On 6 February 2015, in a 2–0 home victory against RB Leipzig, Aue fans displayed two banners comparing RB Leipzig to Nazis.Aue were fined £25,000 for it and it was ruled that two blocks in their stadium be closed for 12 months. In the 2014–15 season, they were relegated back to the 3. Liga, only to be promoted back to the 2. Bundesliga the following season. The 2016–17 season saw Aue finish 14th, whilst they finished 16th in the 2017–18 season. They finished 14th in the 2018–19 season.
The second team side of Wismut Aue played in the DDR-Liga (II) through the first half of the 1970s and had a single season turn there in 1985–86. They also made more than a half dozen appearances in the early rounds of FDGB Pokal (East German Cup) play between 1968 and 1991.
Since 2008 the club's reserve team, now the FC Erzgebirge Aue II, played in the tier five NOFV-Oberliga Süd with a fifth-place finish in 2014 as its best result. At the end of the 2014–15 season the team was withdrawn from competitive football despite finishing eighth in the league.
The team also made a losing appearance in the 1991 and 2007 Saxony Cup final.
The recent season-by-season performance of the club:
|2002–03||Regionalliga Nord||1st ↑|
|2007–08||2. Bundesliga||16th ↓|
|2009–10||3. Liga||2nd ↑|
|2014–15||2. Bundesliga||17th ↓|
|2015–16||3. Liga||III||2nd ↑|
|↑ Promoted||↓ Relegated|
Note: Flags indicate national team as defined under FIFA eligibility rules. Players may hold more than one non-FIFA nationality.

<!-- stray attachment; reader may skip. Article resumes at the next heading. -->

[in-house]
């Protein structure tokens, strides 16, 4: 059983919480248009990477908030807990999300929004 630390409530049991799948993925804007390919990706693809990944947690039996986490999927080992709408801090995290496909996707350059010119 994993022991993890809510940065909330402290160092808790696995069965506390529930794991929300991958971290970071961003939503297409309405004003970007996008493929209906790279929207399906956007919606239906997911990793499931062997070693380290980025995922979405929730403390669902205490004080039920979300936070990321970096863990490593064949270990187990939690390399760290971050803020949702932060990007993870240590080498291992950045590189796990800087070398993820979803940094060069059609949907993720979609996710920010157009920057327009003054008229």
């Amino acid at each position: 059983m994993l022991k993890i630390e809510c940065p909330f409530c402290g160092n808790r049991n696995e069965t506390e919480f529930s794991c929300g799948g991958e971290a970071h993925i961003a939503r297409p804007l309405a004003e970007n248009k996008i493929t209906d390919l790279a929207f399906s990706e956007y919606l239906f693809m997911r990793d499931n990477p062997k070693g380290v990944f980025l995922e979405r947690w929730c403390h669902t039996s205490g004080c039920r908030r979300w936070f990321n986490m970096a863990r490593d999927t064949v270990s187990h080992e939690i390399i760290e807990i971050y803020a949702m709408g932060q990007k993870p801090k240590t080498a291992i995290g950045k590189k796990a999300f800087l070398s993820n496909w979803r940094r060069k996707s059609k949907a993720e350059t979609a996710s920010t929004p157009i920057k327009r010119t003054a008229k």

| East Germany internationals||Other national teams|
|1957–58||European Clubs' Champions Cup||PR||Gwardia Warszawa||1–3, 3–1, 1–1|
|1958–59||European Clubs' Champions Cup||PR||Petrolul Ploiești||4–2, 0–2, 4–0|
|R16||IFK Göteborg||2–2, 4–0|
|QF||Young Boys||2–2, 0–0, 1–2|
|1960–61||European Clubs' Champions Cup||R16||Glenavon||walkover|
|QF||Rapid Wien||1–3, 2–0, 0–1|
|1985–86||UEFA Cup||1/32||Dniprou Dnipropetrovsk||1–3, 1–2|
|1987–88||UEFA Cup||1/32||Valur||0–0, 1–1|
|1/16||Flamurtari Vlorë||1–0, 0–2|
The DDR-Oberliga was the top-level association football league in East Germany.
Chemnitzer Fußballclub e.V. is a German association football club based in Chemnitz, Saxony. The club competes in Regionalliga Nordost, the fourth tier of German football.
The FDGB-Pokal was an elimination football tournament held annually in East Germany. It was the second most important national title in East German football after the DDR-Oberliga championship. The founder of the competition was East Germany's major trade union.